Some of you may have wondered what the name of my blog means. Mämmi is a traditional sweet rye pudding that's today known mostly as an Easter dessert. The sweet dish nowadays known as mämmi was originally eaten only in the Southwest whereas elsewhere in Finland a runnier sweet-and-sour dish also known in Eastern Europe was prepared.

One of my many plans is to tell you more ways to use mämmi all around the year. In the meanwhile go and find a book called Mämmi-kirja by Ahmed Ladarsi, the founder of The Finnish Mämmi Association. I'm sure I will. It's got 80 different recipes that use mämmi as a main ingredient.

For starters you need some mämmi. The recipes differ greatly, so I just followed the one that seemed most convincing (which in my case means taking the longest time to let it sweeten naturally). Now I've got four casseroles full of it and they won't all fit into my freezer. At some point I may have to try if this can be done as a smaller dose.

5 l water
1 kg rye malts
1.5 kg rye flour
0.5 tsp salt

If you wish:
2 tbsp powdered bitter orange rind (Of course this isn't an original spice but it is commonly added. Funny thing is that I've never seen any other recipe even mention the whole fruit.)

Heat 2 l water to a boil and pour it into a 10 l bucket. Add half of the malts and one fifth of the flour. Whisk well. Sprinkle a thick layer of flour on the surface. Cover the bucket tightly and leave it to sweeten for about two hours hours in a warm place.

Pour another round of hot water into the bucket. Add the rest of the malts and some flour. Whisk, sprinkle and cover as you did last time. Keep adding water and flour every two hours until they're finished. (I for example made four rounds.)

After the last sweetening whisk the mixture cool. Add the salt and the bitter orange at this point. Fill casseroles (or tuokkonens if you're happy enough to have some) half full but be careful not o overfill since mämmi may flood. Put them into a 150°C oven for three hours. Stir occasionally to prevent a hard crust from forming.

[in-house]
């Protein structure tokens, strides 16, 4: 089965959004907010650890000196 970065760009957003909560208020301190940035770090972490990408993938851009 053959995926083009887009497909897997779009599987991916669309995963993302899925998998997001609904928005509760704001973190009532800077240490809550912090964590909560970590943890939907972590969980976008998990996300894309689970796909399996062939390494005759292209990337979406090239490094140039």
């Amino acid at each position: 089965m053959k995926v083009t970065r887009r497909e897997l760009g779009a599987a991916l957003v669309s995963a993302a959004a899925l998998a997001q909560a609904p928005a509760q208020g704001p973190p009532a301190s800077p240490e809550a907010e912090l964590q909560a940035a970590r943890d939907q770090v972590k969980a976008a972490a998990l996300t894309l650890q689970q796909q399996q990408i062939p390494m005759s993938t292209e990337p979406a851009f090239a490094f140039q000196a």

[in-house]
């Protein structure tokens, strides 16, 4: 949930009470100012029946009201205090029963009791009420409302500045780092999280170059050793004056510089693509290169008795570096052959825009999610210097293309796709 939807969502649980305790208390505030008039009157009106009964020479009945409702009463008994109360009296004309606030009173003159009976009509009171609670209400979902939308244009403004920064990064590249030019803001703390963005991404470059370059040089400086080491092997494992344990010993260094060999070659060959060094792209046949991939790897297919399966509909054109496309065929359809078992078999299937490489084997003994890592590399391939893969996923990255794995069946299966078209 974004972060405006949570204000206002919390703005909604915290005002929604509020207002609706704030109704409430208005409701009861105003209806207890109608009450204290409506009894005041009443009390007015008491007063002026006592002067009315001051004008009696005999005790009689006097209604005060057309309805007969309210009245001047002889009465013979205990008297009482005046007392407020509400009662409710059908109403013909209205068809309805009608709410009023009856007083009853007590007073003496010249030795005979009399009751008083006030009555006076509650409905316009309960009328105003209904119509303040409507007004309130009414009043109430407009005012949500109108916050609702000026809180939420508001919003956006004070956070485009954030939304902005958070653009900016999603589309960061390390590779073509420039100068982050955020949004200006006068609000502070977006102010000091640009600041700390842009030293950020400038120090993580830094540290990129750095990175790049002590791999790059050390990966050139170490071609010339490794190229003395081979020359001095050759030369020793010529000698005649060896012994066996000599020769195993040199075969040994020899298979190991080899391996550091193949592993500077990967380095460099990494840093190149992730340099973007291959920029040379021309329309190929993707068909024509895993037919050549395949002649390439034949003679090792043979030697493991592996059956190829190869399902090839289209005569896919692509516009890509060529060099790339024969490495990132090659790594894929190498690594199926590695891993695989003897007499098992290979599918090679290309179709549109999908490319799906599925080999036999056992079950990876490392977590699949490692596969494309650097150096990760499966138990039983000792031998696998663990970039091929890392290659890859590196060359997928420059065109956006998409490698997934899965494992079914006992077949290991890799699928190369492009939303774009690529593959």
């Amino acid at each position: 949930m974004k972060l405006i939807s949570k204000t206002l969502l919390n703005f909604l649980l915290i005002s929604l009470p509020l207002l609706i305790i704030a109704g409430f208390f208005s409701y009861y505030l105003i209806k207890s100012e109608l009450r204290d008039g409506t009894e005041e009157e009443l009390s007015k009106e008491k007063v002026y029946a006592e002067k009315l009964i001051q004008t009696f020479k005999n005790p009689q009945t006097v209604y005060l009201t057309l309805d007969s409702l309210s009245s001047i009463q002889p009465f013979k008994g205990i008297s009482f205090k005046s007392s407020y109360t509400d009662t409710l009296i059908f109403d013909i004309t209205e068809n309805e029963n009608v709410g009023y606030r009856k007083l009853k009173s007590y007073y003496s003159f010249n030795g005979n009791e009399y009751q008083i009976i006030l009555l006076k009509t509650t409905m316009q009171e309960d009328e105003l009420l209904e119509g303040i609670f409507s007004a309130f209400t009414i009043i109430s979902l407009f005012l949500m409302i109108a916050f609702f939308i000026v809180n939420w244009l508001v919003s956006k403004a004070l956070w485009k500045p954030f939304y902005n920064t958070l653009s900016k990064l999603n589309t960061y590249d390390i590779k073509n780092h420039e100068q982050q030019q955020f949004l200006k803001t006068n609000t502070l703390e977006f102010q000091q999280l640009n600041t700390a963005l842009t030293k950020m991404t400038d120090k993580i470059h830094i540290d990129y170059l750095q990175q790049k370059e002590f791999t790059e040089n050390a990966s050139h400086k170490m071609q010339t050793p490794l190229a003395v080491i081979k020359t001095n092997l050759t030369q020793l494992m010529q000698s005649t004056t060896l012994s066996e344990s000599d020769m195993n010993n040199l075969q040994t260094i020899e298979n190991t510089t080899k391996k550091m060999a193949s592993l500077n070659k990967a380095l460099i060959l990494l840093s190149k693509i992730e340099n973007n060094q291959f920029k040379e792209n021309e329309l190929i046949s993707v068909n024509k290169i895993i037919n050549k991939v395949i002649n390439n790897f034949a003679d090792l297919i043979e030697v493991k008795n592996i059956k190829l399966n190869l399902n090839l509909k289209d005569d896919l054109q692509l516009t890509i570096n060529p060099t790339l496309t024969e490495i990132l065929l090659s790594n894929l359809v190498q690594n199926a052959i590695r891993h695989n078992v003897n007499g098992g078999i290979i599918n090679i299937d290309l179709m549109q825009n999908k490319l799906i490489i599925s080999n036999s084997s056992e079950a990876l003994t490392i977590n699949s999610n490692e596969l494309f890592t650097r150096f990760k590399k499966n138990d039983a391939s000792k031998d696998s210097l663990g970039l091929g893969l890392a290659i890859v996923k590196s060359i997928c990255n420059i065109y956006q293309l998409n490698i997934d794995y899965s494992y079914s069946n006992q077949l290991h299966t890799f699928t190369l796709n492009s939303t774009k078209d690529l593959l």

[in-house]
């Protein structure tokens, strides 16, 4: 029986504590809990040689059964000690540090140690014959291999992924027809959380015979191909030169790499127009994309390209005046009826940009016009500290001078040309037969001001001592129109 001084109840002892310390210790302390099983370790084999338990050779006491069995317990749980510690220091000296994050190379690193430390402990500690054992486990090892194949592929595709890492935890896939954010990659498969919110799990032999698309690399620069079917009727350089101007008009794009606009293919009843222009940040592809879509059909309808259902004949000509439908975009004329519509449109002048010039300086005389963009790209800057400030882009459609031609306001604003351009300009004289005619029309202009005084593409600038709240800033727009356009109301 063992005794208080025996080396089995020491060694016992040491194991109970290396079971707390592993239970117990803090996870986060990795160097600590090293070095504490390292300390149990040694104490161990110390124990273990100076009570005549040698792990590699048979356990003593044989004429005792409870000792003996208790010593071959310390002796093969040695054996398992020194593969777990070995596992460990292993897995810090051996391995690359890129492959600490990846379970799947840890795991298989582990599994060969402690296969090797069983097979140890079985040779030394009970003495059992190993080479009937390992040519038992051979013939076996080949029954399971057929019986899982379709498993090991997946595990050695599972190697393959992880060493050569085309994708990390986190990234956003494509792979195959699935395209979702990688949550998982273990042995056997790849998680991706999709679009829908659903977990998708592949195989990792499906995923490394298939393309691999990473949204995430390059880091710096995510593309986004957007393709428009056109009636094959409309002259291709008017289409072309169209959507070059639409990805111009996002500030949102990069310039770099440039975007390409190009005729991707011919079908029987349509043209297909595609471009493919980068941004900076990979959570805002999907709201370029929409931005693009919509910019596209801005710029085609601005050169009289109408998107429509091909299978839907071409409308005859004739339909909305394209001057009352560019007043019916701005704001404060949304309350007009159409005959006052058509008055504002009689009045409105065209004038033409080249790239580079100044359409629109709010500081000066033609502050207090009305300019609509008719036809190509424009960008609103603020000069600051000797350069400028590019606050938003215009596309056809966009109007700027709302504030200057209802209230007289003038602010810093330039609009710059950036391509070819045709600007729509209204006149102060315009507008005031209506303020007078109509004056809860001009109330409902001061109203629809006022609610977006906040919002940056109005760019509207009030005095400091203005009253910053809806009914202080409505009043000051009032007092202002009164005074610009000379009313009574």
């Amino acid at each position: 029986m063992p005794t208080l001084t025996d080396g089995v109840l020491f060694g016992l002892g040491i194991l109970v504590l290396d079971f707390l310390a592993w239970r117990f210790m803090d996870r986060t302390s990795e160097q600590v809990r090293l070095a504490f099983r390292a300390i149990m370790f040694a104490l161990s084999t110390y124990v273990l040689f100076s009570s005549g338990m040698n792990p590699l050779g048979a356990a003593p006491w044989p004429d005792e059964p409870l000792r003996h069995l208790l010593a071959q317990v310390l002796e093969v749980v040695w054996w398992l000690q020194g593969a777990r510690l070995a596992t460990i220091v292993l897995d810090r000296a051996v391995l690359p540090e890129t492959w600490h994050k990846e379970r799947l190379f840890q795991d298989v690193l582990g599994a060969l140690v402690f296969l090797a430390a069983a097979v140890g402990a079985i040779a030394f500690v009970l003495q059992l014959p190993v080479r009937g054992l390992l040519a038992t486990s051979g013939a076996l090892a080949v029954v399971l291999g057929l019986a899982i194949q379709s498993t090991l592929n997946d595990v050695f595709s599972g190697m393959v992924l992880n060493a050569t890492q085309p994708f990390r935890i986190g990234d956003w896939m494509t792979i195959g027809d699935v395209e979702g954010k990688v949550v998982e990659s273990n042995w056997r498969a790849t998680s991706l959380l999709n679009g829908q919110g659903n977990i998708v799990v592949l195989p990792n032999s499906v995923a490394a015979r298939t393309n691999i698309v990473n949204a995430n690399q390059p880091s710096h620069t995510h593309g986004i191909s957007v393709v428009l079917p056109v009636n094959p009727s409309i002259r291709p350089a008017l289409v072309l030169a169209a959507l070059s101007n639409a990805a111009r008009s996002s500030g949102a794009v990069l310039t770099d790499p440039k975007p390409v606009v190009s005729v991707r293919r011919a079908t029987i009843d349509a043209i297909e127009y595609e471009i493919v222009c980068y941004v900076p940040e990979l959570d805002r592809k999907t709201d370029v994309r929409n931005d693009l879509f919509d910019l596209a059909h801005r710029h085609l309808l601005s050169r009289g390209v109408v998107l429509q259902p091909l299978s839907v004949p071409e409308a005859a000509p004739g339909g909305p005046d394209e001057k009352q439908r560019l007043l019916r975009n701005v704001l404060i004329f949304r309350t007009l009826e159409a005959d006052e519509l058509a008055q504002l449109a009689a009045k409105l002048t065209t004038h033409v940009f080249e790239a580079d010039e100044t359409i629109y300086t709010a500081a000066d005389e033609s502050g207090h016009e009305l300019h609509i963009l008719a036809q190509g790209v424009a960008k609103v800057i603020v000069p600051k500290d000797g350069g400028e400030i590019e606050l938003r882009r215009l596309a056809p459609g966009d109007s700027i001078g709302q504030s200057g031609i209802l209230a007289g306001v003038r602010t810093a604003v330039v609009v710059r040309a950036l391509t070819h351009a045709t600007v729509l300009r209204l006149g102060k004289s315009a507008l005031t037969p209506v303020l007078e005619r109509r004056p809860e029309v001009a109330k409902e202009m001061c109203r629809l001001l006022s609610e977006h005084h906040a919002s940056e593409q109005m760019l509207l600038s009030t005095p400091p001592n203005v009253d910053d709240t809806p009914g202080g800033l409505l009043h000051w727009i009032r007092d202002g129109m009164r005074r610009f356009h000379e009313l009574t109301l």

Conserve in cold. Mämmi is at its best after couple of days. The classic way is to serve it in a tuokkonen, a box made of birch park. Even commercial mämmis often have a birch print on their carton boxes. Try sugar and oat milk, whipped oat cream, vanilla sauce or ice cream with it.

Besides on its own, mämmi can be used in many, many ways in desserts, breads, beverages, sauces and even main courses. Anywhere you wish to have its smooth and sweet but malty flavour. We'll get back to that.

Nutritional values / 7500 g (counted from the ingedients, also check Fineli):
energy: 8365 kcal
fat: 52 g
protein: 263 g
carbohydrates: 1685 g
fiber: 368 g


  1. The rye malt is powdered, right? (As opposed to whole rye berries or a liquid malt)

  2. The only malts I've ever seen have been only slightly crushed after the malting process (which basically means germinating and drying grains).

    Are you sure you're not talking about the next step used in beer making, the wort? It's made of malts by mashing and often sold in only-add-water extracts for home beer. Cause I think they deceivingly call those cans malt.

  3. Oh, that's great, because I bought slightly crushed rye malt at the beer store yesterday. I still need rye flour, but I'll let you know how the mämmi turns out when I make it!
    Thanks, Eric


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